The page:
May 21, 2015

How to Avoid the Dinnertime Doldrums

Last weekend, I went to the LDStorymakers Conference. It was amazing, spectacular, wonderful, and a lot more adjectives the instructors advise you to use sparingly but are well deserved. I hobnobbed with fellow writers, made new friends, gained a few skills, drooled over the books in the bookstore, and came home on the biggest writer's high I've ever had.

The only photo I took the entire weekend. This panel was fantastic. From left to right: James Dashner, J. Scott Savage, Brandon Mull, Jennifer Nielsen, and the moderator was Sarah Eden - all incredible authors and absolutely hilarious.

I was in nerd-girl heaven.  (Can I register for next year yet?!)

For the most part, slipping back into my routine was fairly easy. My husband and kids are pretty good about not trashing the house while I'm gone and my daily schedule keeps me on track. Besides being distracted by post-conference daydreaming and checking Facebook and Twitter every five minutes for the latest posts from my new found writer friends and followers, I was doing well.

Until dinnertime came around.

[insert ominous music and hysterical sobbing]

In my excitement to get ready for the conference, I had failed to put together my meal plan for the week. Not only that, but I hadn't gone grocery shopping and we were dangerously low on quick-prep meal options.

And chocolate chips.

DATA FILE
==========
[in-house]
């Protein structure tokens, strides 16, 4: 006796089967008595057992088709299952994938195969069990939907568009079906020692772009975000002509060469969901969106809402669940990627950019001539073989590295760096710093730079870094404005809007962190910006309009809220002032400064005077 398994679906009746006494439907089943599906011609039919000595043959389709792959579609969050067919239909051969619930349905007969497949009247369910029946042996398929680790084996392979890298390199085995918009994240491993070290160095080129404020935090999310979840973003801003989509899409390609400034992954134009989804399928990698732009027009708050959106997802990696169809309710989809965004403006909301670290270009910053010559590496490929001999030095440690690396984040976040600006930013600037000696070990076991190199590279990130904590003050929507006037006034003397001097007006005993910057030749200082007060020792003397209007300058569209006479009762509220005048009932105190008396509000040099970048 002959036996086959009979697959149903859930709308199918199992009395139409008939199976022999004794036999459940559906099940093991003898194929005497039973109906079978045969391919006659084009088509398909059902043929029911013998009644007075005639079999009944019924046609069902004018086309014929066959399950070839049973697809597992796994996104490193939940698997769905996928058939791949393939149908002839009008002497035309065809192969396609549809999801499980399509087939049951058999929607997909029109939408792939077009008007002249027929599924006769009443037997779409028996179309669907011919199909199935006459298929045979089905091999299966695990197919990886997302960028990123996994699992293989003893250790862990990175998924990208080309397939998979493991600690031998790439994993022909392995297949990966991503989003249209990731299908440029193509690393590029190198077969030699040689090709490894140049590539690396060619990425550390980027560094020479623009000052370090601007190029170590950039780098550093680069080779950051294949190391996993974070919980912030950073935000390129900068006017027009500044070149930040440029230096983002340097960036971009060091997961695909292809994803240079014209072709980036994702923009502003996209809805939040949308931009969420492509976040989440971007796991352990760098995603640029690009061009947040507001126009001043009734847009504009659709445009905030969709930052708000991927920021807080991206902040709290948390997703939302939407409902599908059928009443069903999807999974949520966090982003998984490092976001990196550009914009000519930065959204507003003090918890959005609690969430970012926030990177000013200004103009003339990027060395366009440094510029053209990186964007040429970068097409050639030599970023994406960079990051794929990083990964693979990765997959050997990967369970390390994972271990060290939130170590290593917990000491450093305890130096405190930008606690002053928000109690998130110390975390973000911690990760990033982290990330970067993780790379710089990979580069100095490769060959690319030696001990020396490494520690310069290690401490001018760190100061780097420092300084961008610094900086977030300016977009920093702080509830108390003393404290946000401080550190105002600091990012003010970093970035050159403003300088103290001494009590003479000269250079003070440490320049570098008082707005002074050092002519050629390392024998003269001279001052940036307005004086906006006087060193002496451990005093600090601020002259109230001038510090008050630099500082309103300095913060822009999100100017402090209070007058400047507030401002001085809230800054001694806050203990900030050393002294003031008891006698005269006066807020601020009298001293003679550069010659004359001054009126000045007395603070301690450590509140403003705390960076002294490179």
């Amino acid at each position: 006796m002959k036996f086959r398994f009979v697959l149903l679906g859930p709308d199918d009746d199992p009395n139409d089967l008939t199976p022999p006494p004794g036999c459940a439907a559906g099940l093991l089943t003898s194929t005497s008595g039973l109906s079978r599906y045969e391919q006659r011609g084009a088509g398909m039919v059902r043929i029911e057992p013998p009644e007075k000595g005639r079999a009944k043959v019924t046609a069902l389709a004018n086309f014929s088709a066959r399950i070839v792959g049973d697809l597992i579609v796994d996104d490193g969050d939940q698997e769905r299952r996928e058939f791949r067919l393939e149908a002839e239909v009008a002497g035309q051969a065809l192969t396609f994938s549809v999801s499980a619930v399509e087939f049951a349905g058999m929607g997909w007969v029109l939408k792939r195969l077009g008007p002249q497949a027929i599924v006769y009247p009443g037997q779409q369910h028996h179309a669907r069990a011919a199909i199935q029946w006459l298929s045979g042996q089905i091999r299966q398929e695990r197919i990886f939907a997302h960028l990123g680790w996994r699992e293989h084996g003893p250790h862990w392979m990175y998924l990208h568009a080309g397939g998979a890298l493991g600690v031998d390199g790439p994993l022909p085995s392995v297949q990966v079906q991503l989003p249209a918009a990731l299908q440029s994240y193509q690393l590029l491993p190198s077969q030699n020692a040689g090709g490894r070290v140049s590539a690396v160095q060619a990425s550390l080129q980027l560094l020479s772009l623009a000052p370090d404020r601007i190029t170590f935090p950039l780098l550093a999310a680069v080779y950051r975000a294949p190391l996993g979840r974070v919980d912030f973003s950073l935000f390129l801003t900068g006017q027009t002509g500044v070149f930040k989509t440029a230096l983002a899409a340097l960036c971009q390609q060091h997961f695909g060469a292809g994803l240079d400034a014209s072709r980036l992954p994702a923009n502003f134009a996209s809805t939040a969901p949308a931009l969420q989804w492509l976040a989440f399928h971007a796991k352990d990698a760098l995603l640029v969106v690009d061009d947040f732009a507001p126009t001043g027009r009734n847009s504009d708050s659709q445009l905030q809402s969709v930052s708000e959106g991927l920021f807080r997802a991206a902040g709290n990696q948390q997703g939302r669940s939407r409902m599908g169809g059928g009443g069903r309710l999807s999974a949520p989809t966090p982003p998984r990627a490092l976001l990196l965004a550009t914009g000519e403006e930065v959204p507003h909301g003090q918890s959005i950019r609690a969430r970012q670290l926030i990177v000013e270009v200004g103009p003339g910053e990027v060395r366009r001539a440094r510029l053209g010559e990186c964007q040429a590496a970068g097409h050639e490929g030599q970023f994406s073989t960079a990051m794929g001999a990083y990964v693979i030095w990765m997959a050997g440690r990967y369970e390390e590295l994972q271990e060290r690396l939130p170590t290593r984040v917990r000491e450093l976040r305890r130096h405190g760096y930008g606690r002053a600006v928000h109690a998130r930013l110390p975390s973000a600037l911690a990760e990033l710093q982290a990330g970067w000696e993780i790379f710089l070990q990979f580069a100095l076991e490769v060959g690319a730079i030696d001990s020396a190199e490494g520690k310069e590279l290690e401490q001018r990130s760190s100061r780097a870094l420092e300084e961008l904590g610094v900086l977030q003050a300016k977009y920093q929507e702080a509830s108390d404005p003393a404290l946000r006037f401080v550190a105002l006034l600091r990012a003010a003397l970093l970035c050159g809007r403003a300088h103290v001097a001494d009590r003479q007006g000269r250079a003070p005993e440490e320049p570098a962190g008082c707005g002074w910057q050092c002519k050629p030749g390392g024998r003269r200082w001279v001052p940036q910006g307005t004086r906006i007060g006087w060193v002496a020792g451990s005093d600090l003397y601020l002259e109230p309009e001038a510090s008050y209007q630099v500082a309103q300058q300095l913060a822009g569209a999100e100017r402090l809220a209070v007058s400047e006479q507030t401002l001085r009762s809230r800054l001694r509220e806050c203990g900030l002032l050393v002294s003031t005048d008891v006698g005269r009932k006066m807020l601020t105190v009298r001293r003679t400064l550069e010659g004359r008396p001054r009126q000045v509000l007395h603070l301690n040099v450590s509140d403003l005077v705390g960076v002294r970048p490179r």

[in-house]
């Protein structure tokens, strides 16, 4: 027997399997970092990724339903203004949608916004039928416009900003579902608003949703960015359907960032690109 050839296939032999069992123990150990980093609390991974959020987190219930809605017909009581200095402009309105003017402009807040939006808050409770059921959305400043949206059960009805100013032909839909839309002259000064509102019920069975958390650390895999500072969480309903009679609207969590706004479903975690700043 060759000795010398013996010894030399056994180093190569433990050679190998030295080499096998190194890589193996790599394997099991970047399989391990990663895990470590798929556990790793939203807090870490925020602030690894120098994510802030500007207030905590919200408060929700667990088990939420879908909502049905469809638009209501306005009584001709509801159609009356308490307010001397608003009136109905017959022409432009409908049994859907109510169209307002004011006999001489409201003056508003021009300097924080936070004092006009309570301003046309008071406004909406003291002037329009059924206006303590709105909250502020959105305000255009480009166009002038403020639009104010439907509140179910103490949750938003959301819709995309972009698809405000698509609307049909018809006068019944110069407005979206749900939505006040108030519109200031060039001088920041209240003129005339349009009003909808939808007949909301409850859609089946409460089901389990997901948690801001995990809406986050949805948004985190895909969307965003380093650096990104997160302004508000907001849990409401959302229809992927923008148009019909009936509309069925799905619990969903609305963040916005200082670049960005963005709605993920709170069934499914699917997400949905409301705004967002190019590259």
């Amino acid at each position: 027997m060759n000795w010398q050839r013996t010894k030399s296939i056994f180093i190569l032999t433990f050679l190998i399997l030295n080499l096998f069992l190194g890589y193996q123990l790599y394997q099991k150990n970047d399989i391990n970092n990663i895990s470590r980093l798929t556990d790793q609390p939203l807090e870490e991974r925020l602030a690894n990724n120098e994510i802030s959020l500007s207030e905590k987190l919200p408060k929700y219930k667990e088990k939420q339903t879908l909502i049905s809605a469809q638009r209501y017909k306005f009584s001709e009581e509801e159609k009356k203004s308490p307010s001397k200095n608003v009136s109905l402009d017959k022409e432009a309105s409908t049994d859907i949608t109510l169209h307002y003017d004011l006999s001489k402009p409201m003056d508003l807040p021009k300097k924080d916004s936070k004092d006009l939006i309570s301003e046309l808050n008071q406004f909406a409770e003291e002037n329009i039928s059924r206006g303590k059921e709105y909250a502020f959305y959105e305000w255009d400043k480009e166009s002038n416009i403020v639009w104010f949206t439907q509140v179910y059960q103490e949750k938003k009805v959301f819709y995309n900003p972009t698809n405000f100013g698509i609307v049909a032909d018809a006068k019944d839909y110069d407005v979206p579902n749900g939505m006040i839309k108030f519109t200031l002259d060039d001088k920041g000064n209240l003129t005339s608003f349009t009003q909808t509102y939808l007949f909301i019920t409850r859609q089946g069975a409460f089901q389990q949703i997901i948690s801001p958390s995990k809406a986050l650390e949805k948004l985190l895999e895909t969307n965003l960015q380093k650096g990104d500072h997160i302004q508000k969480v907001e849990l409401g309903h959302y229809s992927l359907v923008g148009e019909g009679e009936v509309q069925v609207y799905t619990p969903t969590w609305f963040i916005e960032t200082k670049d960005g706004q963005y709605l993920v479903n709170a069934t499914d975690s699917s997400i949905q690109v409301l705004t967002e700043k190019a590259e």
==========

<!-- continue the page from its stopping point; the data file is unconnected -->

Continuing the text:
I know. How dare I?

Faced with a choice that had to be made immediately, I did what many a time-deprived mother does in that situation - we went to Arctic Circle.

There's just something about their burgers that I adore. So good!
While my kids weren't complaining, I felt like a bad mom for not being properly prepared. I have the tools to prevent the last-minute dash through the drive thru. I just failed to utilize them.

I blame LDStorymakers for distracting me with such an amazing conference. (Just kidding! I love you. Please let me come back!)

But what about those of you who don't have the tools in place to ignore or forget about when overly excited? How do you avoid the dinnertime doldrums? Do you frantically throw together whatever you have on hand and hope the healthy food police are looking the other way? Every night?

How do you get out of that rut?

I have the answer. Do you want to know what it is? Do ya? Huh?

Create a meal plan.

Did your eyes just glaze over?

I get it. Every outlet of social media is flooded with picture perfect menus written on chalkboards in refurbished thrift store frames. Each meal is perfectly planned with a lean protein, at least three vegetables, and a mouthwatering low-fat dessert. In essence, it's like eating at a five-star restaurant every night.